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Systems Analysis and Design 9 th Edition

Systems Analysis and Design 9 th Edition. Chapter 10 System Architecture. Chapter Objectives. Provide a checklist of issues to consider when selecting a system architecture Describe servers, server-based processing, clients, and client-based processing

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Systems Analysis and Design 9 th Edition

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  1. Systems Analysis and Design 9th Edition Chapter 10 System Architecture

  2. Chapter Objectives • Provide a checklist of issues to consider when selecting a system architecture • Describe servers, server-based processing, clients, and client-based processing • Explain client/server architecture, including tiers, cost-benefit issues, and performance • Compare in-house e-commerce development with packaged solutions

  3. Chapter Objectives • Discuss the potential impact of cloud computing and Web 2.0 • Explain the difference between online and batch processing • Define network topology, including hierarchical, bus, ring, and star models

  4. Chapter Objectives • Explain network protocols and licensing issues • Describe wireless networking, including wireless standards, topologies, and trends • Describe the system design specification

  5. Introduction • An effective system combines elements into an architecture, or design, that is flexible, cost-effective, technically sound, and able to support the information needs of the business • System architecture translates the logical design of an information system into a physical structure that includes hardware, software, network support, and processing methods

  6. System Architecture Checklist • Enterprise Resource Planning (ERP) • The objective of ERP is to establish a company-wide strategy for using IT resources • Supply chain management (SCM) • Initial Cost and TCO • During the final design stage, you make decisions that will have a major impact on the initial costs and TCO for the new system • You should review all previous cost estimates

  7. System Architecture Checklist • Scalability • Scalability, also called extensibility, refers to a system’s ability to expand, change or downsize easily to meet the changing need of a business enterprise • Especially important in implementing systems that are volume-rated, such as transaction processing systems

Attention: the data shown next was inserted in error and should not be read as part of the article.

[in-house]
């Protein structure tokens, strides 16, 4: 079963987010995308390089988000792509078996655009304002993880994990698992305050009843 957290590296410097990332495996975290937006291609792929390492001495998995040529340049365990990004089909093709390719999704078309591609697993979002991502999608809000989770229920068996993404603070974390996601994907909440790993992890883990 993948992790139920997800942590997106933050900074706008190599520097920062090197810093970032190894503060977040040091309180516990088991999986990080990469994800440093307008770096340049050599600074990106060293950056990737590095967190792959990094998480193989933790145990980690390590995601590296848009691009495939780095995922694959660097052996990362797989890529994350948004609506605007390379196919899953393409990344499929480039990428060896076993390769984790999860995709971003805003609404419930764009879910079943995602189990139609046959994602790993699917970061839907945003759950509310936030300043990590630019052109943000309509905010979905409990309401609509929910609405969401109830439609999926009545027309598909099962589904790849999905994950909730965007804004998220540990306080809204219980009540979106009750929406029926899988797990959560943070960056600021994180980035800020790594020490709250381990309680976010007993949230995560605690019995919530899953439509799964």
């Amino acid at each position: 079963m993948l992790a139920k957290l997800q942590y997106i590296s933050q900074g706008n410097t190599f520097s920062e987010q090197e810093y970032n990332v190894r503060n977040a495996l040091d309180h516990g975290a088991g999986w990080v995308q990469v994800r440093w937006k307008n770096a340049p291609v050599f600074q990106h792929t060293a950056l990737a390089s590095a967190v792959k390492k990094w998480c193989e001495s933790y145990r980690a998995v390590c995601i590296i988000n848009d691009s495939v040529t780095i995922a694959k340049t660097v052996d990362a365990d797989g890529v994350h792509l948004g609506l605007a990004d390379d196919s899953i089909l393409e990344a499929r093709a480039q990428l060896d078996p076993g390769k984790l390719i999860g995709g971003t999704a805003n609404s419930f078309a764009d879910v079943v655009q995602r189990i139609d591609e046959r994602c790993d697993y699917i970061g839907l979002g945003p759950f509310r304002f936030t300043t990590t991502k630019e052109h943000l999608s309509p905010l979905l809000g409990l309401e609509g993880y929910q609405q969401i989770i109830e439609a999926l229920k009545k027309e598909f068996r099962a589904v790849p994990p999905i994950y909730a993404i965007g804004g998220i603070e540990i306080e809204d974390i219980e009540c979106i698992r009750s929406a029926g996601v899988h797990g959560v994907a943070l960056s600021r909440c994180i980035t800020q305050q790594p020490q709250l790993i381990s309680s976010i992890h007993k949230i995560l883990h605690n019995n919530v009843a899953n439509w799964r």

8. System Architecture Checklist • Web Integration • An information system includes applications • Web-centric architecture • Avoids many of the connectivity and compatibility problems that typically arise • E-marketplaces

  9. System Architecture Checklist • Legacy System Interface Requirements • The new system might have to interface with one or more legacy systems • Interfacing a new system with a legacy system involves analysis of data formats and compatibility • The analyst must know if the new application eventually will replace the legacy system

  10. System Architecture Checklist • Processing Options • In planning the architecture, designers also must consider how the system will process data - online or in batches • Provision must be made for backup and speedy recovery in the event of system failure

  11. System Architecture Checklist • Security Issues • Security threats and defenses are a major concern to a systems analyst • The analyst must consider security issues that relate to system design specifications • Web-based systems introduce additional security concerns

  12. Planning the Architecture • Servers • Server • Clients • Mainframe architecture • Server-based processing

  13. Planning the Architecture • Clients • As PC technology exploded in the mid-1980s and 1990s, powerful microcomputers quickly appeared on corporate desktops • Users found that they could run their own word processing, spreadsheet, and database applications • Companies linked the stand-alone computers into networks